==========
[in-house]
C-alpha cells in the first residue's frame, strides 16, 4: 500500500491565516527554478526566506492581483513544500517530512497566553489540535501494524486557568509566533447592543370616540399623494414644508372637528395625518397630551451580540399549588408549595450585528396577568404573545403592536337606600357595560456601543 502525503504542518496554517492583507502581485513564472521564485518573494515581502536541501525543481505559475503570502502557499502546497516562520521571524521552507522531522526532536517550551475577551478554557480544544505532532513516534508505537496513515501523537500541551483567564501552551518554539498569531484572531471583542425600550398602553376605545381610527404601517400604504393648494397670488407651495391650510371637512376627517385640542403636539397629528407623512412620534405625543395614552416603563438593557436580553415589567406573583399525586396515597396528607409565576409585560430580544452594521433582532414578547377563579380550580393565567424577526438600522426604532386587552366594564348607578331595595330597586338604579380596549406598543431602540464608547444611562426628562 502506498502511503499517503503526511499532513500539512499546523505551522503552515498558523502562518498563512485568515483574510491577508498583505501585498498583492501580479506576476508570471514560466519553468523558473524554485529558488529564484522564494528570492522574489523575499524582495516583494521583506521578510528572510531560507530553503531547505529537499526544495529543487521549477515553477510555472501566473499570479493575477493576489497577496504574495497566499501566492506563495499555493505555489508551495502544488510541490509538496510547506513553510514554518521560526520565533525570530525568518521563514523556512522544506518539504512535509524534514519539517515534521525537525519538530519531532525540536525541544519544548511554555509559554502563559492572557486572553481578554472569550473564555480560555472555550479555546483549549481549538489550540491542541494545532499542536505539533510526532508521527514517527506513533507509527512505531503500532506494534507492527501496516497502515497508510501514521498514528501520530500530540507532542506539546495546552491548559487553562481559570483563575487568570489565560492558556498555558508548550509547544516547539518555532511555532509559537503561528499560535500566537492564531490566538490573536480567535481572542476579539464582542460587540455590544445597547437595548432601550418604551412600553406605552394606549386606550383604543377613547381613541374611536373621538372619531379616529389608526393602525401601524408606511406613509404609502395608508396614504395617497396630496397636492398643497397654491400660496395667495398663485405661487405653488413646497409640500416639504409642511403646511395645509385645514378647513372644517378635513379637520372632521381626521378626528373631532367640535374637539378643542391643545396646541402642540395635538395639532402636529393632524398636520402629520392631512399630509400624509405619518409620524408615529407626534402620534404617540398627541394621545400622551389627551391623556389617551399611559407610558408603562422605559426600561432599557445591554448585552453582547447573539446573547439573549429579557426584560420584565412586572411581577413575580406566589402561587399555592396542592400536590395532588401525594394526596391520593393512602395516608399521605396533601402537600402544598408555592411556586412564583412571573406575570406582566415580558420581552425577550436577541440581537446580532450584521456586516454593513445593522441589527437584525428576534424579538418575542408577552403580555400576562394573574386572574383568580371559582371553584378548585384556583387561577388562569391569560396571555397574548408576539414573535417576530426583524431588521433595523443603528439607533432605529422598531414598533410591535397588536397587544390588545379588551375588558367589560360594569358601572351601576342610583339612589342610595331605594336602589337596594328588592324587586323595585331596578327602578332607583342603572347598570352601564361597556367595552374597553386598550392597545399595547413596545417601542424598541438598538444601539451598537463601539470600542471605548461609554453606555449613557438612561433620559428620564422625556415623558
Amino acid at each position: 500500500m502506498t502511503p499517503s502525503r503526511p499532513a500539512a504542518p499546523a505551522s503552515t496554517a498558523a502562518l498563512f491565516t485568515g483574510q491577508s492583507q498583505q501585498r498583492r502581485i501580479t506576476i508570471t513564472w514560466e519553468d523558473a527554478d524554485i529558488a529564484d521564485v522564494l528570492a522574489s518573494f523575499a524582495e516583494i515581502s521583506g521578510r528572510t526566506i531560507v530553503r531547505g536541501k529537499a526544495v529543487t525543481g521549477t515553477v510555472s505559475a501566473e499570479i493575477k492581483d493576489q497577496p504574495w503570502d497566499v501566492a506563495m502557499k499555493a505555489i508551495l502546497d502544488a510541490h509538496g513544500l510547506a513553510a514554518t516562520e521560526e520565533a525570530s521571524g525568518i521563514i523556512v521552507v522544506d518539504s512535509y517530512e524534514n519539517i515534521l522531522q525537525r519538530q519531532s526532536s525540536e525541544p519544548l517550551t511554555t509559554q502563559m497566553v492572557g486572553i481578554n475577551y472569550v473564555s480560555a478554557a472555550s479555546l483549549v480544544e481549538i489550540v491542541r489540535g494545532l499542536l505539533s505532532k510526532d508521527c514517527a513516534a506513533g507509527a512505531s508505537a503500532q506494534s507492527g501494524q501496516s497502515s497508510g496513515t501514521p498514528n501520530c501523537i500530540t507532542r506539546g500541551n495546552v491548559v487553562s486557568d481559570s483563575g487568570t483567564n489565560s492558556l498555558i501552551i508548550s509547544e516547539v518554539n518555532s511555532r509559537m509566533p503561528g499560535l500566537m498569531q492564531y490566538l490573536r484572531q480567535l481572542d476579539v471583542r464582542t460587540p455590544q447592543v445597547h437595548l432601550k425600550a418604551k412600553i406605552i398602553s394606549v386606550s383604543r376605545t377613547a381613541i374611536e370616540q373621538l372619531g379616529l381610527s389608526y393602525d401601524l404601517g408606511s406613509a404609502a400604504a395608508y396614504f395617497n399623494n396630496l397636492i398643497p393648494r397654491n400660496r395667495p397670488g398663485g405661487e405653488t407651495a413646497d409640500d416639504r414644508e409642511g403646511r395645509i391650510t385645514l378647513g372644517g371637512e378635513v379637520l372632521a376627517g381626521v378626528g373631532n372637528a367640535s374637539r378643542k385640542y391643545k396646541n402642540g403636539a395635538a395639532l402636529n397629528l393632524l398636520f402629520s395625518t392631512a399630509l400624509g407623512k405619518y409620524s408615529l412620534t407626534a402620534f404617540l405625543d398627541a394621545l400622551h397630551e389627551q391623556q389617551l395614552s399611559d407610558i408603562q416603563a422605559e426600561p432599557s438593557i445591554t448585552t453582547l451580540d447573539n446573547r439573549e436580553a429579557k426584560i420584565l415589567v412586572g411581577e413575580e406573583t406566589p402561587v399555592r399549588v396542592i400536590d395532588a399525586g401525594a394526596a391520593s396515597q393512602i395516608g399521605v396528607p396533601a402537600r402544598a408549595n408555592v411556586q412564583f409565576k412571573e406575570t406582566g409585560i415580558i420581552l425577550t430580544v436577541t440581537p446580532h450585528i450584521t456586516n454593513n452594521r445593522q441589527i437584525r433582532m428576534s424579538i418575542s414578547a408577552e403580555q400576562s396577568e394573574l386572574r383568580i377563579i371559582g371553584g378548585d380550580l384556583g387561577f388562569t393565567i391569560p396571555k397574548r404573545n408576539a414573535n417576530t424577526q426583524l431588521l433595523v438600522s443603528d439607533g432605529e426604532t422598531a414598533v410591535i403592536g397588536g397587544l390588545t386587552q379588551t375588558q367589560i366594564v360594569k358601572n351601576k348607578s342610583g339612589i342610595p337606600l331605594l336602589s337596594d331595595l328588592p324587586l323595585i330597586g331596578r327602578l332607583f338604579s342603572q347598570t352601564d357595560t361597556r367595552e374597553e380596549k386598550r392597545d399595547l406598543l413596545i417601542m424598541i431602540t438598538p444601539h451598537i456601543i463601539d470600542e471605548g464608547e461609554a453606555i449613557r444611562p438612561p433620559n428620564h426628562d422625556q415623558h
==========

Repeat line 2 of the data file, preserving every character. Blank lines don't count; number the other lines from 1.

C-alpha cells in the first residue's frame, strides 16, 4: 500500500491565516527554478526566506492581483513544500517530512497566553489540535501494524486557568509566533447592543370616540399623494414644508372637528395625518397630551451580540399549588408549595450585528396577568404573545403592536337606600357595560456601543 502525503504542518496554517492583507502581485513564472521564485518573494515581502536541501525543481505559475503570502502557499502546497516562520521571524521552507522531522526532536517550551475577551478554557480544544505532532513516534508505537496513515501523537500541551483567564501552551518554539498569531484572531471583542425600550398602553376605545381610527404601517400604504393648494397670488407651495391650510371637512376627517385640542403636539397629528407623512412620534405625543395614552416603563438593557436580553415589567406573583399525586396515597396528607409565576409585560430580544452594521433582532414578547377563579380550580393565567424577526438600522426604532386587552366594564348607578331595595330597586338604579380596549406598543431602540464608547444611562426628562 502506498502511503499517503503526511499532513500539512499546523505551522503552515498558523502562518498563512485568515483574510491577508498583505501585498498583492501580479506576476508570471514560466519553468523558473524554485529558488529564484522564494528570492522574489523575499524582495516583494521583506521578510528572510531560507530553503531547505529537499526544495529543487521549477515553477510555472501566473499570479493575477493576489497577496504574495497566499501566492506563495499555493505555489508551495502544488510541490509538496510547506513553510514554518521560526520565533525570530525568518521563514523556512522544506518539504512535509524534514519539517515534521525537525519538530519531532525540536525541544519544548511554555509559554502563559492572557486572553481578554472569550473564555480560555472555550479555546483549549481549538489550540491542541494545532499542536505539533510526532508521527514517527506513533507509527512505531503500532506494534507492527501496516497502515497508510501514521498514528501520530500530540507532542506539546495546552491548559487553562481559570483563575487568570489565560492558556498555558508548550509547544516547539518555532511555532509559537503561528499560535500566537492564531490566538490573536480567535481572542476579539464582542460587540455590544445597547437595548432601550418604551412600553406605552394606549386606550383604543377613547381613541374611536373621538372619531379616529389608526393602525401601524408606511406613509404609502395608508396614504395617497396630496397636492398643497397654491400660496395667495398663485405661487405653488413646497409640500416639504409642511403646511395645509385645514378647513372644517378635513379637520372632521381626521378626528373631532367640535374637539378643542391643545396646541402642540395635538395639532402636529393632524398636520402629520392631512399630509400624509405619518409620524408615529407626534402620534404617540398627541394621545400622551389627551391623556389617551399611559407610558408603562422605559426600561432599557445591554448585552453582547447573539446573547439573549429579557426584560420584565412586572411581577413575580406566589402561587399555592396542592400536590395532588401525594394526596391520593393512602395516608399521605396533601402537600402544598408555592411556586412564583412571573406575570406582566415580558420581552425577550436577541440581537446580532450584521456586516454593513445593522441589527437584525428576534424579538418575542408577552403580555400576562394573574386572574383568580371559582371553584378548585384556583387561577388562569391569560396571555397574548408576539414573535417576530426583524431588521433595523443603528439607533432605529422598531414598533410591535397588536397587544390588545379588551375588558367589560360594569358601572351601576342610583339612589342610595331605594336602589337596594328588592324587586323595585331596578327602578332607583342603572347598570352601564361597556367595552374597553386598550392597545399595547413596545417601542424598541438598538444601539451598537463601539470600542471605548461609554453606555449613557438612561433620559428620564422625556415623558